Woman Sues Match.com For $10 Million After Date Ends in Brutal Assault

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A Nevada woman attacked by a man she met on Match.com is suing the website for failing to alert her of the dangers that come with an online match.

Mary Kay Beckman, 50, met Wade Ridley on the site in 2010 but when she ended their courtship after eight days, Ridley stabbed her 10 times.

She filed a lawsuit against the site Friday, seeking $10 million in damages, alleging that it does not do enough to keep violent offenders off the website.

The mother-of-two had been on the website for two months when the match was made and she quickly discovered that he wasn't a good fit for her.

But when she broke off the romance, he reacted violently.

"He broke into my garage," she told the local news website about the attack on the night of January 21, 2011. He stabbed her 10 times and stomped on her head.

"When the police arrested him, he said he wasn't there to hurt me," she chillingly recalled. "He was there to kill me. His intent was to kill me that night.'

The victim was hospitalized for months after the attack.

She has undergone three head surgeries to repair her broken jaw, preserve her eyesight and remove part of her skull to the tune of $400,000.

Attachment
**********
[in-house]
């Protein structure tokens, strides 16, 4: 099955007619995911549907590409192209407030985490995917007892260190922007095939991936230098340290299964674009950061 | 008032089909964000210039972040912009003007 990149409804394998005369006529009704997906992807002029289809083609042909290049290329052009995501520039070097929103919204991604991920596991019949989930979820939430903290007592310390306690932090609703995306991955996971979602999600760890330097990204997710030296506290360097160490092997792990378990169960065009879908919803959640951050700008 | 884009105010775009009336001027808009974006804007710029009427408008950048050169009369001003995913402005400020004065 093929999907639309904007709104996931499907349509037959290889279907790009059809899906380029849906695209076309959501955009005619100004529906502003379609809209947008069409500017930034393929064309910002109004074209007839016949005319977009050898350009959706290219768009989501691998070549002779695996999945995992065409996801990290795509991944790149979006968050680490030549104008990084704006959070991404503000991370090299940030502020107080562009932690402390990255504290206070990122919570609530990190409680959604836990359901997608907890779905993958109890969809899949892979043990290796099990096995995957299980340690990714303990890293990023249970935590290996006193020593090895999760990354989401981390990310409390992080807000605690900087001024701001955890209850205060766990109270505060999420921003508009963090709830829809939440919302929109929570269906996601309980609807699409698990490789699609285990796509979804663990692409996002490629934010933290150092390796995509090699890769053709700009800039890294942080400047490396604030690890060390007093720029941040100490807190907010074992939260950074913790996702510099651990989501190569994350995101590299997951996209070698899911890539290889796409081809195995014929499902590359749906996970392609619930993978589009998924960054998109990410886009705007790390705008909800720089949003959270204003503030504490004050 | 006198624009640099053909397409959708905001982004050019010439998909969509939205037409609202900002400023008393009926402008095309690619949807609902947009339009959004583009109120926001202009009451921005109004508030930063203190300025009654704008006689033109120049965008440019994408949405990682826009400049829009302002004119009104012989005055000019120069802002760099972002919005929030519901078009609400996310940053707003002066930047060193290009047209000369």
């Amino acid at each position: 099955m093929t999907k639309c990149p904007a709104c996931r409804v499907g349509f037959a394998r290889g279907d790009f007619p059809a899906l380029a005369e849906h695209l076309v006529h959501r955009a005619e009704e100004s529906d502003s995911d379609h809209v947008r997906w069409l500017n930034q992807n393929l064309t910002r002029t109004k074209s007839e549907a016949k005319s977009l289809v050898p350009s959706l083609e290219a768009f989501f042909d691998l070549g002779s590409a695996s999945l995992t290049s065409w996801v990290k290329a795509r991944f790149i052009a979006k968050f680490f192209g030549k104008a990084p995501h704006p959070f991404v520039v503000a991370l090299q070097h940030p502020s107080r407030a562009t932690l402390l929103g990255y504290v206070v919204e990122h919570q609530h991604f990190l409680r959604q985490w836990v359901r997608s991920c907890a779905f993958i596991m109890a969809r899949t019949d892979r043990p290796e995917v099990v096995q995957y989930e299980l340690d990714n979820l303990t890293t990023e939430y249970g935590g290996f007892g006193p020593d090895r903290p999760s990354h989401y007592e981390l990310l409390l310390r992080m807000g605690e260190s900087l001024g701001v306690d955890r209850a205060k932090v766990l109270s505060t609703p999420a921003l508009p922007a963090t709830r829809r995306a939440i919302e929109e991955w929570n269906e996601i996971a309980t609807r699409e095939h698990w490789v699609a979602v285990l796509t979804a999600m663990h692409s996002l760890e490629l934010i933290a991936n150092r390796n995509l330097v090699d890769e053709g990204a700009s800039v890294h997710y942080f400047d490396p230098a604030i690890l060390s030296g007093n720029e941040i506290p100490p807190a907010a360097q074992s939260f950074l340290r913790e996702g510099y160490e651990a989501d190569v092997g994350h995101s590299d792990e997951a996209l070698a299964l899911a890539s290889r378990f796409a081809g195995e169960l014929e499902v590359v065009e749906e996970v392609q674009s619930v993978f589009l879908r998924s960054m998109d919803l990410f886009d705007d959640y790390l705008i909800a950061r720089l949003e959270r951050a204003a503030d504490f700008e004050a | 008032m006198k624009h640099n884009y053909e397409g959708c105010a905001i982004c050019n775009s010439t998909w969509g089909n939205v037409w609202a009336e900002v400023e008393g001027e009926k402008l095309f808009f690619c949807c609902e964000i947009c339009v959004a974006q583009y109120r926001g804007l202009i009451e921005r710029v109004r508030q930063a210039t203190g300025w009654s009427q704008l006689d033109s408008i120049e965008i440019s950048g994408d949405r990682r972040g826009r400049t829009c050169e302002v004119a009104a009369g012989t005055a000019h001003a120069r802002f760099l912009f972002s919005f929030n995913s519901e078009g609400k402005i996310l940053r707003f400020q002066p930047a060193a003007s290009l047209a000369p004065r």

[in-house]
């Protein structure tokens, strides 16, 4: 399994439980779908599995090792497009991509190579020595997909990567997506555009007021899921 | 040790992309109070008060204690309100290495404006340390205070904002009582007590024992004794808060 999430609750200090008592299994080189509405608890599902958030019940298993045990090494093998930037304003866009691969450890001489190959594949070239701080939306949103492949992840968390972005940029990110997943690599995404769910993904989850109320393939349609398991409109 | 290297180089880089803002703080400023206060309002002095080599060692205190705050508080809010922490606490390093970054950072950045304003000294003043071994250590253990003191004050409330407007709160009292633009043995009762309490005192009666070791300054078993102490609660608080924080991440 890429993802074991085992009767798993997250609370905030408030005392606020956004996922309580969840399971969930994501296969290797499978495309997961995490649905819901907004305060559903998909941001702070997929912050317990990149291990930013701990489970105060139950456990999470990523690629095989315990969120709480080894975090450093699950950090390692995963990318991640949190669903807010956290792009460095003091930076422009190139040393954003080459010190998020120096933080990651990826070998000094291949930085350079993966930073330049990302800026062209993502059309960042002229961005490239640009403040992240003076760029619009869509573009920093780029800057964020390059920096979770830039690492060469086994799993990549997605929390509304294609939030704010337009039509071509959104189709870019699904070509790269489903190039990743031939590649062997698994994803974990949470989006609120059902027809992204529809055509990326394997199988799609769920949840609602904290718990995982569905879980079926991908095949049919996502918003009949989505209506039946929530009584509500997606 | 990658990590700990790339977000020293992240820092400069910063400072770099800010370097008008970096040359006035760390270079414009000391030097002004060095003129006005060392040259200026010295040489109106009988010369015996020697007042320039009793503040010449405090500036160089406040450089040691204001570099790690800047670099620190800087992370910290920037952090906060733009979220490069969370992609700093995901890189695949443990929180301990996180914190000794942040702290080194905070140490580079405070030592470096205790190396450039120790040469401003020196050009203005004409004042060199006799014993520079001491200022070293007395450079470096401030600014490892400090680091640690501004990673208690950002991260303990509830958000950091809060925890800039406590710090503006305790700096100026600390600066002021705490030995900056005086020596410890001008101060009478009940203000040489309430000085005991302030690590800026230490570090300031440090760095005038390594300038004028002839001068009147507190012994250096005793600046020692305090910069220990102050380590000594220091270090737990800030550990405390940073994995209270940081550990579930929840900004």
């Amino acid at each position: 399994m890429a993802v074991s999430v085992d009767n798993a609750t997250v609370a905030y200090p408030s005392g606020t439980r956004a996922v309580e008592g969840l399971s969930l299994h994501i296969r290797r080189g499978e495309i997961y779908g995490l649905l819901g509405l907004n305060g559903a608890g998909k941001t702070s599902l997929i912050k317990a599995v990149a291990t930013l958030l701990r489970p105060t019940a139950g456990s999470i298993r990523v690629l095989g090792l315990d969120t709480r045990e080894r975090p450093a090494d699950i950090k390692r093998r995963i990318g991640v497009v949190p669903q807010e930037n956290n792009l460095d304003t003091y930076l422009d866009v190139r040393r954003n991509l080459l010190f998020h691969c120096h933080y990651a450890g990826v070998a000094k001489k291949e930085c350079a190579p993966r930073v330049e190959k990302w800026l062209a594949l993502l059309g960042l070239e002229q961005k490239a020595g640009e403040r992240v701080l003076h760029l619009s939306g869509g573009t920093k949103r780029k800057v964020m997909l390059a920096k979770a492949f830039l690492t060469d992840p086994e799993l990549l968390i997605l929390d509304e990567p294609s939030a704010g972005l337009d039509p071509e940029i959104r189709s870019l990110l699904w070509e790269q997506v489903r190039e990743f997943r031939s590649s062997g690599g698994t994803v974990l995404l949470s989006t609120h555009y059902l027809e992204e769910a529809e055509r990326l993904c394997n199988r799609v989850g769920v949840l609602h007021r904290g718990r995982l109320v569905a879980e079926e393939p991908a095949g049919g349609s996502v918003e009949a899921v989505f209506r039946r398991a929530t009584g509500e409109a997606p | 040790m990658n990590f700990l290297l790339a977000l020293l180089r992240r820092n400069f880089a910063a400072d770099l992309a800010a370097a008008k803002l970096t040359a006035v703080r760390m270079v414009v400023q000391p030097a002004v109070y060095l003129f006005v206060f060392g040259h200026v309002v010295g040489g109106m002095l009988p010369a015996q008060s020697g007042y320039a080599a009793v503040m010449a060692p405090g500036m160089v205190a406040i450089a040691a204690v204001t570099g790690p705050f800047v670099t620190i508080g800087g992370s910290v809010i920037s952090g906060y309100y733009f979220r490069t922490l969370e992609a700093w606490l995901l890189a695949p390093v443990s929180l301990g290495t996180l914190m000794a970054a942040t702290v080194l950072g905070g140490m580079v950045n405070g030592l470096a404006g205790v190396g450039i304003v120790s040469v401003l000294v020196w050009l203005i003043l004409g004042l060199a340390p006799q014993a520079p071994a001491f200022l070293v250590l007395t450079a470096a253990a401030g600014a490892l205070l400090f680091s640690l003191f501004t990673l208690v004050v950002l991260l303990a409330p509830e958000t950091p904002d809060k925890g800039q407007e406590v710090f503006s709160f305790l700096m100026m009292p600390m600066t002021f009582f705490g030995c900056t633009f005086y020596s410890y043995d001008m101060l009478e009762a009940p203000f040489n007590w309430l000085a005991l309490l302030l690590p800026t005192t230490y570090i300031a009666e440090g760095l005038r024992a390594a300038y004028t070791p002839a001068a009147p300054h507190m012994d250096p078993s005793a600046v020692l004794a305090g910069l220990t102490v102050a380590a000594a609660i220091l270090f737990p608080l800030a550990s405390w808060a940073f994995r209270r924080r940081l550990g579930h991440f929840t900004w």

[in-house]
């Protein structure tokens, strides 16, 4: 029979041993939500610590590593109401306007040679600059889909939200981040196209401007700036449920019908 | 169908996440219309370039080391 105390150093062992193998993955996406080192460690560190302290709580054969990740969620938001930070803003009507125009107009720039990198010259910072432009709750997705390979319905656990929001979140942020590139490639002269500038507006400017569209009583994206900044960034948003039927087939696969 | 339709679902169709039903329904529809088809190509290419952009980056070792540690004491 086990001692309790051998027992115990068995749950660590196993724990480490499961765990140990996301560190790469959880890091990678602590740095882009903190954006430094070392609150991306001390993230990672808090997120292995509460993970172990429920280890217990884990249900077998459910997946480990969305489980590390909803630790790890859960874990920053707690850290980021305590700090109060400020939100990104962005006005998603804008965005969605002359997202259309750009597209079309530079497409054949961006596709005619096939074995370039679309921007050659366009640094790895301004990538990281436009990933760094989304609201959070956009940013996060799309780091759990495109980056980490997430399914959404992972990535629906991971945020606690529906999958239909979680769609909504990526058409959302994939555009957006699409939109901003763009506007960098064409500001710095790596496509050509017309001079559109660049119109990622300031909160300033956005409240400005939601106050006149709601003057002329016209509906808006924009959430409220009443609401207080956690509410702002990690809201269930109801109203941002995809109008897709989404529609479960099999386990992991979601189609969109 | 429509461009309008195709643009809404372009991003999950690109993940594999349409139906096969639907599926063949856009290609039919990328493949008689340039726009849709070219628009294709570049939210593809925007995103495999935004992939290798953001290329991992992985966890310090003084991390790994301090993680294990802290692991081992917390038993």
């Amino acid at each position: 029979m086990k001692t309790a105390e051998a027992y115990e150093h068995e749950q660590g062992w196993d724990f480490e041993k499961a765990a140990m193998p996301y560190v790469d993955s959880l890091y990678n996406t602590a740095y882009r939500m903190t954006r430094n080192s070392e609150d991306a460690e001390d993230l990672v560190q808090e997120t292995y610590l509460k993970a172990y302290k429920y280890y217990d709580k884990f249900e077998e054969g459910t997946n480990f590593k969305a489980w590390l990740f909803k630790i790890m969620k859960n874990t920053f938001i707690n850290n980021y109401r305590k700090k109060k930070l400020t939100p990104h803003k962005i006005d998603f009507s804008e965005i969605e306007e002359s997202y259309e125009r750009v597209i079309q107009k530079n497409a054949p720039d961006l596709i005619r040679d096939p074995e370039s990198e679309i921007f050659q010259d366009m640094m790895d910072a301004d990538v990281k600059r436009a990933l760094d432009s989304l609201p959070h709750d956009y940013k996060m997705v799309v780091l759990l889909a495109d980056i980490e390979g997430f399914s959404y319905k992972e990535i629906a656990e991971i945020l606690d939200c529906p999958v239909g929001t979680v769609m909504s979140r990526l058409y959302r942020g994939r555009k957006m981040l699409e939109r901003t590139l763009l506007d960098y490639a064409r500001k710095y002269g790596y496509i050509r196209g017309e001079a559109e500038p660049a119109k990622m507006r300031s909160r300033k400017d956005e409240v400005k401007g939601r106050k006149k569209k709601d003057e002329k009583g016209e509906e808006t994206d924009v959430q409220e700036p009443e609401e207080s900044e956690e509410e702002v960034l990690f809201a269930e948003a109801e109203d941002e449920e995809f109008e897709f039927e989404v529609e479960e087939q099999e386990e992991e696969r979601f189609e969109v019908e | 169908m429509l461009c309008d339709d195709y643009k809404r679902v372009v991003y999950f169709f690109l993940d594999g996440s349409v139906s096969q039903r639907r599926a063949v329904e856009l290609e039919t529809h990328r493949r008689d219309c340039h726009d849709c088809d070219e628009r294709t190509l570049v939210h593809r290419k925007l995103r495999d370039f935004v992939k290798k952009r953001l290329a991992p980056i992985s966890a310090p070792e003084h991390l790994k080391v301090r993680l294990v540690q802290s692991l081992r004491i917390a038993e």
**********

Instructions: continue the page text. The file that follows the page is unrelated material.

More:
Less than a month after the January attack, while Beckman was still in the hospital, Ridley met Anne Marie Simenson, 62, through Match.com.

He stabbed her to death and robbed her.

When police captured him shortly after, he told officers that he wanted Beckman dead for "mistreating" him and was surprised that she had survived.

Ridley was convicted of murdering his victim in Phoenix, and he went on to commit suicide in 2012 while serving a 70-year sentence for the killing.

Beckman's attorney, Marc Saggese, told KAS-TV that Match (dot) com, where his client and Ridley had met, is "absolutely not safe" for daters.

"The basis of the lawsuit is the advertising that is utilized by Match (dot) com, lulling women and men into a false sense of security," Saggese said.

The woman claims that the dating site misled her into thinking that she would end up in "a stable and loving relationship with another member."

Instead, she ended up with a man "whose intentions are not to find a mate, but to find victims to kill or rape," the recently filed complaint alleges.

Besides $10 million, Beckman wants Match (dot) com to post a disclaimer on the site similar to the warnings on cigarettes and alcoholic beverages.

"They don’t say one in five users are part of an attempted murder," she told reporters about her legal crusade. "They don’t tell you people are missing."